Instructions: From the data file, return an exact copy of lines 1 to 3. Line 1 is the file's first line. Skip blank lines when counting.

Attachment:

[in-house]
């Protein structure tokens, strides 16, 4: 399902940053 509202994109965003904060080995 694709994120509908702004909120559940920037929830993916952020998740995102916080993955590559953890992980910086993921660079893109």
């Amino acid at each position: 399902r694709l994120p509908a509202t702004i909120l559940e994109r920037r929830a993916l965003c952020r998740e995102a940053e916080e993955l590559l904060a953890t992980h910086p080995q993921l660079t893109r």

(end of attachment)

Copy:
[in-house]
């Protein structure tokens, strides 16, 4: 399902940053 509202994109965003904060080995 694709994120509908702004909120559940920037929830993916952020998740995102916080993955590559953890992980910086993921660079893109």
């Amino acid at each position: 399902r694709l994120p509908a509202t702004i909120l559940e994109r920037r929830a993916l965003c952020r998740e995102a940053e916080e993955l590559l904060a953890t992980h910086p080995q993921l660079t893109r």